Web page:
- Book 1: Ten years into the war, Achilles and Agamemnon quarrel over a slave girl, Achilles withdraws from the war in anger
- Book 2: Odysseus motivates the Greeks to keep fighting; Catalogue of Ships, Catalogue of Trojans and Allies
- Book 3: Paris challenges Menelaus to single combat
- Book 4: The truce is broken and battle begins
- Book 5: Diomedes has an aristea and wounds Aphrodite and Ares
- Book 7: Hector battles Ajax
- Book 8: The gods withdraw from the battle
- Book 9: Agamemnon retreats: his overtures to Achilles are spurned
- Book 10: Diomedes and Odysseus go on a spy mission
- Book 11: Paris wounds Diomedes, and Achilles sends Patroclus on a mission
- Book 12: The Greeks retreat to their camp and are besieged by the Trojans
- Book 13: Poseidon motivates the Greeks
- Book 14: Hera helps Poseidon assist the Greeks
- Book 15: Zeus stops Poseidon from interfering
- Book 16: Patroclus borrows Achilles' armor, enters battle, kills Sarpedon and then is killed by Hector
- Book 17: The armies fight over the body and armor of Patroclus
- Book 18: Achilles learns of the death of Patroclus and receives a new suit of armor
- Book 19: Achilles reconciles with Agamemnon and enters battle
- Book 20: The gods join the battle; Achilles tries to kill Aeneas
- Book 21: Achilles fights with the river Scamander and encounters Hector in front of the Trojan gates
- Book 22: Achilles kills Hector and drags his body back to the Greek camp
- Book 23: Funeral games for Patroclus
- Book 24: Achilles lets Priam have Hector's body back, and he is burned on a pyre
After the Iliad: Conclusion of the war, and after
Although certain events subsequent to the funeral of Hector are foreshadowed in the Iliad, and there is a general sense that the Trojans are doomed, a detailed account of the fall of Troy is not set out by Homer. The following account comes from later Greek and Roman poetry and drama.
Achilles fights and kills the Amazon queen Penthesilea and the Aethiopean king Memnon. Very soon he gets killed on the battlefield by Paris, with a poisoned arrow to his vulnerable heel. Ajax the Greater and Odysseus feuded over who would keep his armor. They submitted the issue to an impromptu court and Odysseus won. Ajax went mad with grief and slaughtered his livestock, believing they were the Greek commanders. Overcome with grief, he then killed himself. The Amazons came to join the battle. Philoctetes, a crippled Greek who had been abandoned by the others along the journey, was recruited because the war could not, it was prophesied, be won without his bow.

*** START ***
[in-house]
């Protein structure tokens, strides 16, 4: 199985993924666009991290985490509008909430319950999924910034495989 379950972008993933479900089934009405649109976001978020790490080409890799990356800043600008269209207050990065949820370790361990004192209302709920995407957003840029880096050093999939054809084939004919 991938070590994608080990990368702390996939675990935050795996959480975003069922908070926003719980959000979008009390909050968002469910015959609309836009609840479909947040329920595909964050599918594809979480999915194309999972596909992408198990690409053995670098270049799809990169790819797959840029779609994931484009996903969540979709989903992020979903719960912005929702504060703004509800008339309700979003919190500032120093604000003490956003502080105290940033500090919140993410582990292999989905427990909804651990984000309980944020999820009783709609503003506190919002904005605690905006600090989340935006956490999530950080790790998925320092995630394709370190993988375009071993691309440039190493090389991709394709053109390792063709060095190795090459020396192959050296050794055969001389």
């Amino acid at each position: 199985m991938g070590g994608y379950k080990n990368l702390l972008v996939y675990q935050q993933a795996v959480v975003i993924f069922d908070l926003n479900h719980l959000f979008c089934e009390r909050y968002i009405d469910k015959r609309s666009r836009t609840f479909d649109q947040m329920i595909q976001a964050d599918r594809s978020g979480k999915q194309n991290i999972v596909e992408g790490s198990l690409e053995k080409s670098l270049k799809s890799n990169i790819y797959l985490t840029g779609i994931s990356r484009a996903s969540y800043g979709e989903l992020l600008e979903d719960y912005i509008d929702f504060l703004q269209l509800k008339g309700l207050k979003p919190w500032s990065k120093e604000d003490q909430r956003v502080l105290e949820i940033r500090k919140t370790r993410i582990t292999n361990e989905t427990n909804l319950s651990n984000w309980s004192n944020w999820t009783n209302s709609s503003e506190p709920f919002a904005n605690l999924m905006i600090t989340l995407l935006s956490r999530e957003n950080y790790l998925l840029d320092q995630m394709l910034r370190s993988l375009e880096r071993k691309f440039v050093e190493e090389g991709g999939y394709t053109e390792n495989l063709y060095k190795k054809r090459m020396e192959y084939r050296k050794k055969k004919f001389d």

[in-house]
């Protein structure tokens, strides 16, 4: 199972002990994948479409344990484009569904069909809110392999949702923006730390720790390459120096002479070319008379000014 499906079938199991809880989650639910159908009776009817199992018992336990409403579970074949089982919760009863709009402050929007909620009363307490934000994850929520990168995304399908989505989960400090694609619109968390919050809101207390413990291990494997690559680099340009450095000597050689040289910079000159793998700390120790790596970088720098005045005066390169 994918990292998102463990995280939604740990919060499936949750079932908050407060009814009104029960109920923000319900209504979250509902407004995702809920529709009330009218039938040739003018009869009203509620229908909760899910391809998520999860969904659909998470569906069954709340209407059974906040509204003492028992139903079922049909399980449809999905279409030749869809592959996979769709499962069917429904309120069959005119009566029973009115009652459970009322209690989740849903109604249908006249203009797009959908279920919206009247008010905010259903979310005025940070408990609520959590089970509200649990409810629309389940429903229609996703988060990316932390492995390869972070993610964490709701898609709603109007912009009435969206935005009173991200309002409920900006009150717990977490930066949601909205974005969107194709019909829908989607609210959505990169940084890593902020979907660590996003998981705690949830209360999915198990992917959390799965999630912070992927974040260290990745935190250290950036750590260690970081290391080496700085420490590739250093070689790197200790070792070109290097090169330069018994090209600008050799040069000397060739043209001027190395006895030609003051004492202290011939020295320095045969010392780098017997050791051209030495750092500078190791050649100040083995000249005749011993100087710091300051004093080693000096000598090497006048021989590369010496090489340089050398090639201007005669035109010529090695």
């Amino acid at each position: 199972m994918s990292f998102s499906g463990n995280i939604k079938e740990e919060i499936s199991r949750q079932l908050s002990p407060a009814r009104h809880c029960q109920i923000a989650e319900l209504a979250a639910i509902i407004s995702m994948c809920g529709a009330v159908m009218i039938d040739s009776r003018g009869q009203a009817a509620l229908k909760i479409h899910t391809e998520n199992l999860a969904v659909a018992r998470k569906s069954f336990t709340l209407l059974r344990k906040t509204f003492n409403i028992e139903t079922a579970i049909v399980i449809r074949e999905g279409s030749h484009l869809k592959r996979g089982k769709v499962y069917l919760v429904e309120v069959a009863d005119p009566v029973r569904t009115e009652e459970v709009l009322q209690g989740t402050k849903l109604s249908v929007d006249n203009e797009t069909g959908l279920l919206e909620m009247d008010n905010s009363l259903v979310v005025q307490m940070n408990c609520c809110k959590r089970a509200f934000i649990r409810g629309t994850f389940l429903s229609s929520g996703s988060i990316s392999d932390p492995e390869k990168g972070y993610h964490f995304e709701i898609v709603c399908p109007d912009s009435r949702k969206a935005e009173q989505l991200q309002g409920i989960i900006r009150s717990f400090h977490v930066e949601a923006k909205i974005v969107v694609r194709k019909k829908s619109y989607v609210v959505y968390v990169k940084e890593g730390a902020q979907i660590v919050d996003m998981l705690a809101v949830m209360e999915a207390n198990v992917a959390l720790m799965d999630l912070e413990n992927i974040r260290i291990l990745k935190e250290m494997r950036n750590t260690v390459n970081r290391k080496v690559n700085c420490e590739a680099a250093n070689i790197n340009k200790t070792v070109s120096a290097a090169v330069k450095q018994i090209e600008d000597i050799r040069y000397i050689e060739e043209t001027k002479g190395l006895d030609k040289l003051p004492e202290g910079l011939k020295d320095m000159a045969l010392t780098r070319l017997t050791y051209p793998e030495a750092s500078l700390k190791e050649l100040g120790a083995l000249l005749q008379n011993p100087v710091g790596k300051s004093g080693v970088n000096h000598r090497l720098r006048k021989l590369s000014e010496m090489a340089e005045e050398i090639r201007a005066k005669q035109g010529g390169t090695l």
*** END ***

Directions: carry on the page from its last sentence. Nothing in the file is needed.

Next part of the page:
Odysseus devised a plan to take the city. He had his men build a large, hollow wooden horse, then he and twenty others hid inside. The Greek ships withdrew out of sight of Troy, admitting defeat, and left behind them only the horse, purportedly as an offering to Poseidon for good winds on the return trip. The Trojans took this inside the city, and then feasted and celebrated in the belief the war was over. At night the soldiers crept out and opened the gates to the other Greeks who had sailed back under cover of night. The city was sacked, and in some accounts burned for seven years. Priam was killed. According to one tradition, Hector's wife Andromache threw his son Astyanax and herself from the ramparts to save them from slavery. According to another, Astyanax was killed by Neoptolemus, son of Achilles, to ensure that Hector's son could not seek vengeance for his father's death against Achilles' son. Andromache became Neoptolemus' concubine, later to marry Helenus, Hector's brother. A Roman tradition held that Aeneas escaped with his family and several hundred people, who after years of migration eventually founded Rome. (This was used by Virgil in his Aeneid).
Odysseus' long journey home is narrated in Homer's Odyssey. Menelaus and Helen returned to Sparta to rule. Agamemnon took home as a slave the priestess Cassandra, who was gifted with prophecy but cursed never to be believed. When he returned home he was murdered by his wife Clytemnestra and her lover, Aegisthus. They in turn were killed by Agamemnon's son, Orestes, and his daughter, Electra.
Technical features and translations
The poem is written in dactylic hexameter. The Iliad comprises roughly 16,000 lines of verse. Later Greeks divided it into twenty-four books, and this convention has lasted to the present day with little change.
The Iliad has been translated into English for centuries. George Chapman did a translation in the 16th century which John Keats praised in his sonnet, On First Looking into Chapman's Homer and Alexander Pope did another one in rhymed pentameter.